In the “War of Art” by Steven Pressfield, you’ll find this:
“It is one thing to study war
and another to live the warrior’s life.”
This is a quote from Telamon of Arcadia, and it can obviously be applied to areas outside of war.
It is one thing to study business
and another to live the entrepreneur’s life.
It is one thing to study cashflow
and another to live the Cashflownaire’s life.
It is one thing to study health and
another to live a healthy life.
It is one thing to study discipline
and another to live a disciplined life.
I find most people like to study and talk about things.
They, however, do not like to DO things. They are unwilling to live the lives of those they study. They want what they see but are unwilling to do what’s necessary to get what they want.
Over the years, I’ve received hundreds of emails from people who indicated that they studied one or more of my business or investing ideas and decided not to pursue them for various reasons. In the majority of cases, the reason they decided not to pursue the idea was because it required work they didn’t want to do.
They want a million-dollar business without running any advertisements, facing any rejection, dealing with any risk, or having to work their asses off.
They want thousands of dollars of monthly cashflow without having to deal with deadbeat tenants, evictions and fixing up damaged properties.
The reality is everything we want in life requires some form of misery. Some form of work we don’t want to do.
And oddly enough in my journey, I have found that the most profitable opportunities include the most misery. The more I avoid misery, the harder my life becomes. The more I embrace misery, the easier my life becomes.
Back to “The War of Art:”
“There’s a myth that Marine Corps training turns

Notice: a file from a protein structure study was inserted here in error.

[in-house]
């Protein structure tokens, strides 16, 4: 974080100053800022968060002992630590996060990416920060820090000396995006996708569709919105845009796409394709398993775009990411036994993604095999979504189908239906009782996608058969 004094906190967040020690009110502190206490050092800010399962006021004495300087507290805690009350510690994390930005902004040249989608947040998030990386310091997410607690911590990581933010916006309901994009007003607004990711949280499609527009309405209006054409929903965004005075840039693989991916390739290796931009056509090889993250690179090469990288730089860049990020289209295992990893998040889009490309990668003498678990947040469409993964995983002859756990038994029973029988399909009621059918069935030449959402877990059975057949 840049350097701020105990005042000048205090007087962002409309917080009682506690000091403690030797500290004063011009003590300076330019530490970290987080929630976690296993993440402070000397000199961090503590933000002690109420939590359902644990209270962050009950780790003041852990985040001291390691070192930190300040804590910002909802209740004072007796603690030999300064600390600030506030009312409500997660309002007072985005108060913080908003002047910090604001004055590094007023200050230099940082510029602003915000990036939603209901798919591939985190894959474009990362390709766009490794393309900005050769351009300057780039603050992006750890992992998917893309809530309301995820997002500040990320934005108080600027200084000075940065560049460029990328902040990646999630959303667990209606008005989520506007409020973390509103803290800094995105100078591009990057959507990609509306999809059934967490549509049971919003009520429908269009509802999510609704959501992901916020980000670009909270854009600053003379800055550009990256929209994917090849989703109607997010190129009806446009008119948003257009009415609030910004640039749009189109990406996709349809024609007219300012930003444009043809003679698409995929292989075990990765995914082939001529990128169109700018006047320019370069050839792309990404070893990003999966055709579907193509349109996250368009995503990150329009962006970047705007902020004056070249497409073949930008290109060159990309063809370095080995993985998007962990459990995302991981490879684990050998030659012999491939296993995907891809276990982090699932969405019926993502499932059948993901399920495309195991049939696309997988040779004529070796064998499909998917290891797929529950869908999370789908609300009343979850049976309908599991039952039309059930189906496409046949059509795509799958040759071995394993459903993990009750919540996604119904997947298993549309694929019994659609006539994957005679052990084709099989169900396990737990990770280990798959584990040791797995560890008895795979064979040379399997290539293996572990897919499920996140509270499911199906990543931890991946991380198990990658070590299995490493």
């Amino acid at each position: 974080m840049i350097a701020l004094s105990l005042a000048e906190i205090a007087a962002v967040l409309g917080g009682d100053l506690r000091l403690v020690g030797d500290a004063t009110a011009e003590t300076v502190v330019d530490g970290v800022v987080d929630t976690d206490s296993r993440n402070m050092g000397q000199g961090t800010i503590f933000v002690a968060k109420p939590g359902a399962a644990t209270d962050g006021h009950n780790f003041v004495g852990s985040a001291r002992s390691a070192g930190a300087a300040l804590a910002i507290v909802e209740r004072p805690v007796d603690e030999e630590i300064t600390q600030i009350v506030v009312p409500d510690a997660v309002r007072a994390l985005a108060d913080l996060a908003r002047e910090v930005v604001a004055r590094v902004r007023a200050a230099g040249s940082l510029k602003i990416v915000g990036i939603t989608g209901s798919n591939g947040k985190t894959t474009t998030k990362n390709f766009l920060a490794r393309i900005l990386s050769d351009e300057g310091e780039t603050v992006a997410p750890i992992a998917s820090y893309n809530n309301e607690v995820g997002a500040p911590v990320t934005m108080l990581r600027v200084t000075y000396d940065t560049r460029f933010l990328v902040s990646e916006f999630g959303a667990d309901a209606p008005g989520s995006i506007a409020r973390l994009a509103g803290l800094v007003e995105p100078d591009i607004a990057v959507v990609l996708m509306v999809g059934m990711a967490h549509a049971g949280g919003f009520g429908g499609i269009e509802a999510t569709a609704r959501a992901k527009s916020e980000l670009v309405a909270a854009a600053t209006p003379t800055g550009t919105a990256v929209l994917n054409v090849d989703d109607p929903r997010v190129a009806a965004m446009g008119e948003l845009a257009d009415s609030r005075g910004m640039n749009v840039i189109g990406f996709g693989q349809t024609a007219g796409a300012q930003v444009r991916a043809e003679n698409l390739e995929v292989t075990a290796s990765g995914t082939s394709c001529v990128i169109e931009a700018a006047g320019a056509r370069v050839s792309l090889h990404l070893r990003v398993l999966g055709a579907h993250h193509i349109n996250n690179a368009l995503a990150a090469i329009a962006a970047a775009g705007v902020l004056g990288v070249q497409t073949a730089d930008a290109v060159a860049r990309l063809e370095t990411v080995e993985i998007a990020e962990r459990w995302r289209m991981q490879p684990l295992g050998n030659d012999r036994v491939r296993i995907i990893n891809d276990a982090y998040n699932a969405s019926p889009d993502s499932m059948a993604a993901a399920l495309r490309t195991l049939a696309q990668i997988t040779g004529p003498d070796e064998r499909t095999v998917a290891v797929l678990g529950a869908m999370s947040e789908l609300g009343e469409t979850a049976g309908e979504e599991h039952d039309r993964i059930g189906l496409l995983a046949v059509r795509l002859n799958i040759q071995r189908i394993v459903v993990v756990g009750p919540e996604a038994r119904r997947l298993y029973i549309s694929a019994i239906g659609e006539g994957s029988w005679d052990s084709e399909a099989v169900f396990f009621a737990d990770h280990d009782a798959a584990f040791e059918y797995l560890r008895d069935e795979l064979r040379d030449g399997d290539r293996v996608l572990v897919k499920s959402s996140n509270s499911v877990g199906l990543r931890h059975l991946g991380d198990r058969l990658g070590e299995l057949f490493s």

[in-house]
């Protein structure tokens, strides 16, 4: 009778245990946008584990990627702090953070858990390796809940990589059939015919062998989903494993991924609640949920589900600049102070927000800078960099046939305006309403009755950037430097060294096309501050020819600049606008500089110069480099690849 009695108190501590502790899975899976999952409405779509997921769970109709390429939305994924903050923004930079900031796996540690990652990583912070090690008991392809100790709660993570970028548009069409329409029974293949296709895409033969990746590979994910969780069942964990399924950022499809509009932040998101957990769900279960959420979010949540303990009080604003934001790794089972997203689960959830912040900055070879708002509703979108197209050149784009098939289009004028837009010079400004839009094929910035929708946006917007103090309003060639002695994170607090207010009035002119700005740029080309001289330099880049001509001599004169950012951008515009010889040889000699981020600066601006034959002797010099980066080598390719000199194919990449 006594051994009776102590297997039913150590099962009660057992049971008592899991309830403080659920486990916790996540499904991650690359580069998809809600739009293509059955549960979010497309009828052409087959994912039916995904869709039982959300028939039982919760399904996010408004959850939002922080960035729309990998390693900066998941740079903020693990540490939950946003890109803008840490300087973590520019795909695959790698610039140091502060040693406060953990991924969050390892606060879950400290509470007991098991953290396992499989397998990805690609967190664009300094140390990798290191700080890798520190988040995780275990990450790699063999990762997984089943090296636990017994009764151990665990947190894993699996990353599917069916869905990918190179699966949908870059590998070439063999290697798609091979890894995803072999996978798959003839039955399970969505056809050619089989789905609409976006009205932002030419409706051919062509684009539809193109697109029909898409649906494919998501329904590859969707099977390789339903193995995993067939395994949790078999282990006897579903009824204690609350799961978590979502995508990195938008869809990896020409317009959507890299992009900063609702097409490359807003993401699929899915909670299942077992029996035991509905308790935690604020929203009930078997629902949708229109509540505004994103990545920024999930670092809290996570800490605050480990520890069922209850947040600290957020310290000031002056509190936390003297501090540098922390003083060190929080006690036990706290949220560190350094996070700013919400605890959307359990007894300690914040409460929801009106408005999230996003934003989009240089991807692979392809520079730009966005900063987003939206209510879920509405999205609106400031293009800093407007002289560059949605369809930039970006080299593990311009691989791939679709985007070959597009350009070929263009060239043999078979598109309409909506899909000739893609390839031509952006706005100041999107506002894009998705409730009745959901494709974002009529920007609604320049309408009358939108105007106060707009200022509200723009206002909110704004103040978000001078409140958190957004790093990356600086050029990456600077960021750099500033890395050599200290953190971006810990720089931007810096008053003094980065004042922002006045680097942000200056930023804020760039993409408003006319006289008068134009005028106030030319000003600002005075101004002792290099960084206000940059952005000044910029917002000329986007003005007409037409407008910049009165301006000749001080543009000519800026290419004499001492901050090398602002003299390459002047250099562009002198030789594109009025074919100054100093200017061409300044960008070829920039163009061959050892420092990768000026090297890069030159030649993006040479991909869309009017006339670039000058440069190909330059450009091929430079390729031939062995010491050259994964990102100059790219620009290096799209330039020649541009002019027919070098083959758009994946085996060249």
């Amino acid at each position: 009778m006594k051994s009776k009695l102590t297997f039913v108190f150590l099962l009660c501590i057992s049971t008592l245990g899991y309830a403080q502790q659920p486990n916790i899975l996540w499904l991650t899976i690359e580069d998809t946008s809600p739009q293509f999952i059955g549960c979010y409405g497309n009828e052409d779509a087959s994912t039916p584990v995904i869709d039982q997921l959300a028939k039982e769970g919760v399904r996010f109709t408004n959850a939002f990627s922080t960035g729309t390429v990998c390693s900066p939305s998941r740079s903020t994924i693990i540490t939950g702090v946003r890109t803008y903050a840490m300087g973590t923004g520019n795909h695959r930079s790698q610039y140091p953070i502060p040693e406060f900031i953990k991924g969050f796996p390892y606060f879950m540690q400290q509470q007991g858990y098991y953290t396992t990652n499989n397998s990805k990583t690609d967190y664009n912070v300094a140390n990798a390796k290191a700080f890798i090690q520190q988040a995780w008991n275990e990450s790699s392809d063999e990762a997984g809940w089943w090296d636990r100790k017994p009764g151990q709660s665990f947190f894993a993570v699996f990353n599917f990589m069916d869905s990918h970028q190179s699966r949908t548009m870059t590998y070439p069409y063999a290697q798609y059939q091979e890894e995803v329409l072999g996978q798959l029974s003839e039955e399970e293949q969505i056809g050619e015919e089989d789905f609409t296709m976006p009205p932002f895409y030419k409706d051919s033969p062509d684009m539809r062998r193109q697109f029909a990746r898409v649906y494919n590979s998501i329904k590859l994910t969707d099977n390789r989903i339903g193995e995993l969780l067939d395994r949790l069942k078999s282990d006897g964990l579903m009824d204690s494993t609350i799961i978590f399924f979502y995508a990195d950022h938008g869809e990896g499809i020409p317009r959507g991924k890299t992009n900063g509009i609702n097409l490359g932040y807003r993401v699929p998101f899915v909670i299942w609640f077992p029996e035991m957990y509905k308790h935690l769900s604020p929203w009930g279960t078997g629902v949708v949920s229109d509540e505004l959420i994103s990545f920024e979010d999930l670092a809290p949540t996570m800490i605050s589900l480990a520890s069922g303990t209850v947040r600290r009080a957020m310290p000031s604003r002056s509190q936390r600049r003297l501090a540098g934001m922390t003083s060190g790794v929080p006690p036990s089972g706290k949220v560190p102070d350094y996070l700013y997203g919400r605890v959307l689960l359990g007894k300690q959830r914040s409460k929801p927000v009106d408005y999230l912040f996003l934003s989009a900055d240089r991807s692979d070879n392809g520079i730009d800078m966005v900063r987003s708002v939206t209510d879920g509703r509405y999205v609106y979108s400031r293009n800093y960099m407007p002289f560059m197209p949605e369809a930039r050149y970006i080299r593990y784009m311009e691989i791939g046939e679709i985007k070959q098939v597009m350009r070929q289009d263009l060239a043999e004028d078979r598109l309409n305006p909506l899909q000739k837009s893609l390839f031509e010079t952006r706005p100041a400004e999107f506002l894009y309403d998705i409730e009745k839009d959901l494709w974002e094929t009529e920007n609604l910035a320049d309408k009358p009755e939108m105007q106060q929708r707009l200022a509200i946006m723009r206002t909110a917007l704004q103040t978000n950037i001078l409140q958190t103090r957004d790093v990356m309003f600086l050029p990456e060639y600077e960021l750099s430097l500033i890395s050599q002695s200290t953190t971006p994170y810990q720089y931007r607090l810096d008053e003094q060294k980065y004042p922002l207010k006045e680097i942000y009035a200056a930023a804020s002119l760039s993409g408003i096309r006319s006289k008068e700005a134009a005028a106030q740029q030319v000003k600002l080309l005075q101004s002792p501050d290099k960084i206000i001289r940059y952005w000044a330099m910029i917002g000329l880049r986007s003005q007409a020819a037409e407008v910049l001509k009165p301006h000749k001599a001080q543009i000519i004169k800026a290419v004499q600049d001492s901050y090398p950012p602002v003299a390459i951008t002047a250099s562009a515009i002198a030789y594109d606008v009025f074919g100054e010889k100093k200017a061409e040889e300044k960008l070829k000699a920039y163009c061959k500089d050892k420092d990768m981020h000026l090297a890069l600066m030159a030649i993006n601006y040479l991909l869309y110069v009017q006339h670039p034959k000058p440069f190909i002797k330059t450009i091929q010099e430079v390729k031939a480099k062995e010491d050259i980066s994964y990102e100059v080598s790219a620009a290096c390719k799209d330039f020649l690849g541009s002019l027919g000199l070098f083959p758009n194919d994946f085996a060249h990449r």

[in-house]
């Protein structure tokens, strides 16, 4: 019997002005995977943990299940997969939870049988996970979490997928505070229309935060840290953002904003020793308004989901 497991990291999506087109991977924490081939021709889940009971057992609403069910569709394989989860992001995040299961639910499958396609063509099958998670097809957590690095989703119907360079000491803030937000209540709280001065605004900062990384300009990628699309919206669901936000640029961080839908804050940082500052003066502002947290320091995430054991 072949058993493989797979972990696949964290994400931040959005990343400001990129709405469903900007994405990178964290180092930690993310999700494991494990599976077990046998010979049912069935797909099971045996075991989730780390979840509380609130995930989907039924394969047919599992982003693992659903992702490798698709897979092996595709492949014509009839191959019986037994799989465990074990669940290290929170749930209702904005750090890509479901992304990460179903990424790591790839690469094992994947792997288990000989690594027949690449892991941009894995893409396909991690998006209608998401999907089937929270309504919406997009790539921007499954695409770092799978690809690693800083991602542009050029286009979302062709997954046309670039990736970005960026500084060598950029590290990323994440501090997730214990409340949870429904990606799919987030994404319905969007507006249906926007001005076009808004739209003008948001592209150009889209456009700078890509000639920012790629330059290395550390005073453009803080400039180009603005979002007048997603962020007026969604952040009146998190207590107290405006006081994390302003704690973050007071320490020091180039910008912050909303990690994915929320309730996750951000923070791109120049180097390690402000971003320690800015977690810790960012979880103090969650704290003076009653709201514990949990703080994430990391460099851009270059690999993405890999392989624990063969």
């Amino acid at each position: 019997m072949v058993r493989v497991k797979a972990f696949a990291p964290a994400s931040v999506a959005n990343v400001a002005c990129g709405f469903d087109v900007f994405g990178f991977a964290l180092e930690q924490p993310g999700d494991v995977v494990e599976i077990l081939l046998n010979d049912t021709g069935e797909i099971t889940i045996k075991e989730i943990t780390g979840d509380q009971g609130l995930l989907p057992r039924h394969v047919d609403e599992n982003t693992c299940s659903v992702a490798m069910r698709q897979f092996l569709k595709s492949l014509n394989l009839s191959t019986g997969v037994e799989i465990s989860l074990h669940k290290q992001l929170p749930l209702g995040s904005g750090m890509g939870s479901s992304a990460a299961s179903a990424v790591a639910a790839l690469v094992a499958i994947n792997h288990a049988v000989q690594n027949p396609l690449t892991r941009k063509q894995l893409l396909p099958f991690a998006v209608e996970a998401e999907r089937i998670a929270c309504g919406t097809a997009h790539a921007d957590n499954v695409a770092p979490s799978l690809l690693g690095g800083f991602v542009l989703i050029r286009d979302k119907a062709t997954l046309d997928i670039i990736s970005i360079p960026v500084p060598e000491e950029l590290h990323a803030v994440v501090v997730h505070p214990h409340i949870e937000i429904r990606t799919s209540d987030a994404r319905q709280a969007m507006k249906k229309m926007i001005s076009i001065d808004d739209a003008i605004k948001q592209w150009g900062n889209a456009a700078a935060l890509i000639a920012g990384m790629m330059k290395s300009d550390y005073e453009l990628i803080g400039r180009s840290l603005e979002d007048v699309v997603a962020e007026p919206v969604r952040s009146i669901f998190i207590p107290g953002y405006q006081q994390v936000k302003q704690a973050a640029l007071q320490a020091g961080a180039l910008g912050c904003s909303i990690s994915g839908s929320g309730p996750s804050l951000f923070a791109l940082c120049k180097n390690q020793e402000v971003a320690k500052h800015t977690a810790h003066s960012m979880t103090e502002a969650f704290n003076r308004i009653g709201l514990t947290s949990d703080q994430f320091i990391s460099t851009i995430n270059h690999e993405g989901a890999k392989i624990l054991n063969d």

baby-faced recruits into bloodthirsty killers.
What it does teach, however, is a lot more useful.
The Marine Corps teaches you how to be miserable.
This is invaluable. Marines love to be miserable.”
MARINES ARE BADASSES because they are willing to do what you and I aren’t willing to do – embrace misery.
Today, it seems like everyone wants to avoid misery. They don’t “see” that some form of misery is required in order to get whatever it is we want in life.
They continue to run from misery and end up living miserable lives.
Want a six-pack? Your misery is changing what you eat and when you eat it.
Want to be a Cashflownaire? Your misery is finding problem properties and solving the problems. Your misery is starting a new business from scratch. Your misery is paying off your debt instead of buying the new car.
In the book, “The Subtle Art of Not Giving a F@ck“, by Mark Manson you’ll find this:
“Who you are is defined by what you’re willing to struggle for.
People who enjoy the struggles of the gym are the ones who run triathlons and have chiseled abs and can bench press a small house….
This is not about willpower or grit. This is not another admonishment of “no pain, no gain.” This is the most simple and basic component of life: Our struggles determine our successes. Our problems birth our happiness, along with slightly better, slightly upgraded problems.”
What misery are you avoiding?
What problems are you running from?
What mess are you ignoring?
Take a second and study this sketch. Reality is paced with ups and downs. You have to be willing to go through each valley in order to reach the peak.
Everything will always be 10 times harder than it should.
The best part is that most people aren’t willing to do what’s necessary to succeed. Most people run from misery. This means you have virtually NO competition.
After reading the warrior quote in Pressfield’s book, I wrote the following notes to myself:
HOW TO LIVE A WARRIOR’S LIFE:
- Face my fears.
- Do what needs to be done. NOW.
- Say what needs to be said.
- Be strong, not meek.
- Do not make excuses.
- Do not rationalize.
- Take action.
- Move toward misery.
- Do what other people
The good news is that misery is very profitable.
When you embrace misery, things get instantly easier.
When you plan to work 10 times harder, you’ll find it’s not nearly as bad as you expected it to be.
When you do what you need to do, you’re quickly rewarded. It’s like a little test. Once you pass the misery test and prove you can deal with misery, your life gets much better.